Insiders’ guide on how to spend New Year in Russian style

Insiders’ guide on how to spend New Year in Russian style and Saint-Petersburg

02.10.2015
Moscow Russia & More Saint-Petersburg

What is New Year’ Eve in Russia? First of all, when the rest of Europe celebrates Christmas as the main holiday of the winter, Russians give more attention to the New Year. All the biggest celebrations are happening on the night between December 31 and January 1.


What’s interesting, initially this day was celebrated on March 1, but in 1700 Tsar Peter the Great changed everything, by issuing a Decree that moved the New Year to January to celebrate it in tune with the rest of the Europe.


Each year there are different parties and Christmas tree celebrations for children, many of them happening in Moscow Kremlin, dances and fairs and other events that give the most magical feeling to the whole New Year event.

1. Adore the New Year’s decorations

It’s common for Russian families to decorate their homes in extravagant ways for this holiday, so if you’re visiting Russia in winter, you may come across some unique decorations and lights. Streets are also decorated beautifully, with lights spreading through the streets illuminating cities in evening. The biggest decorations are, of course, in Moscow in Saint-Petersburg.

New Year Decorations

Be sure to check the large Christmas tree in Red Square of Moscow’ Kremlin to be stunned by its beauty.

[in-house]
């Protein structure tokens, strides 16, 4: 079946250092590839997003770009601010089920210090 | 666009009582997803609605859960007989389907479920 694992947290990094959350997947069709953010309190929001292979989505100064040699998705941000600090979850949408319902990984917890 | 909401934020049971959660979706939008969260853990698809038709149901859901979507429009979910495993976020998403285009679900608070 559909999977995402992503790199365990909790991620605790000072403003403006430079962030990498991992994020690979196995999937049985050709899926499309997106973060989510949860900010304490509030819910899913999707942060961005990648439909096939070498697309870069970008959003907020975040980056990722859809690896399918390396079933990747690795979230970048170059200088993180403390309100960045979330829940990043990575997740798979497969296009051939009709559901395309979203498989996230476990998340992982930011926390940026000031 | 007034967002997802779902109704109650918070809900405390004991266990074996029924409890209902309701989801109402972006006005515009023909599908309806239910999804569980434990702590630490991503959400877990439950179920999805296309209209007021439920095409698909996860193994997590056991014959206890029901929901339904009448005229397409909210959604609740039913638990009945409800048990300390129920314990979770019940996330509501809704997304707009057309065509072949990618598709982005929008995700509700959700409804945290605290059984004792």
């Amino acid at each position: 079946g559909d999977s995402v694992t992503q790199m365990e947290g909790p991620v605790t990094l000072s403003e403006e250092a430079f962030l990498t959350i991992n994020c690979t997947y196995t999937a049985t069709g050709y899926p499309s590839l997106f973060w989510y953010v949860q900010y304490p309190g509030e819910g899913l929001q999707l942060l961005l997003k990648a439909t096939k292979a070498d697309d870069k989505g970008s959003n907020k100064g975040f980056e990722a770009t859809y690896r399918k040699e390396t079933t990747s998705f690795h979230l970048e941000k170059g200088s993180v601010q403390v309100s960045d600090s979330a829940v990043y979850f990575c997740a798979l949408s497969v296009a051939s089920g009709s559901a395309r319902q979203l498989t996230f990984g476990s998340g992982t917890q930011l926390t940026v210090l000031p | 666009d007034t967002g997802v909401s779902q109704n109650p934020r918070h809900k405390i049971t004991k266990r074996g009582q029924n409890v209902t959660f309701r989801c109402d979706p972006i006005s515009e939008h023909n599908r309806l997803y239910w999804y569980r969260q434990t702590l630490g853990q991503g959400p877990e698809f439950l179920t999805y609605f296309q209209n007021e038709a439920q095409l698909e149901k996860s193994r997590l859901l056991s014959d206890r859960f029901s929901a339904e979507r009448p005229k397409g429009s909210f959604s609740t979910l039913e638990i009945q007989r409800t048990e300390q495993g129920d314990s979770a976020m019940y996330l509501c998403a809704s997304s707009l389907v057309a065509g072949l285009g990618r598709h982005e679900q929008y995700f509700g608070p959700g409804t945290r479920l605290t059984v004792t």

2. Eat a traditional feast meal

During New Year’ eve it’s common to have a huge traditional meal in Russia when the table is groaning from various dishes. People in Russia believe, that such holiday meal will bring them prosperity and wealth through the whole New Year. You can be invited to join local family to eat the traditional delicacies or go into the Russian restaurant to have the exquisite meal full of Russian gourmets.

Russian salad

Start with the Olivie salad, the most common dish for New Year table at Russia, than proceed with other Russian delicacies such as Borsch, Shchi, Pirozhki, Pelmeny, Bliny, etc. Be also sure to try a sip of vodka and drink traditional tea with honey and pryaniki. Such dinner will not only bring the note of extravagancy into your life, but will also emerge you into the world of Russian culture.

3. Listen to the President’ address

Every year just few minutes before midnight on the New Year’ eve Russian president addresses the nation with short speech about the past year and all what awaits us next. He also wishes the best for people in the country and thanks them for their support. Right after the speech, which is transferred over the whole Russia via television, the clock of Kremlin’ tower is shown in a final countdown before the New Year is coming for its rights.

You may want to go to some public place during these moments to see the huge crowd of people standing in front of the clock and counting for the year to pass. While in Moscow, be sure to go to Spasskaya Tower of Kremlin for the most memorable experience of cheerful crowd waiting for the New Year’ magic.

4. Make wishes under the chime of bells and enjoy the fireworks

When the counting is over, the chime of bells emerges to state that New Year has come to its rights. Right afterwards you’ll see that streets are flooded with amazing and bright fireworks.

Fireworks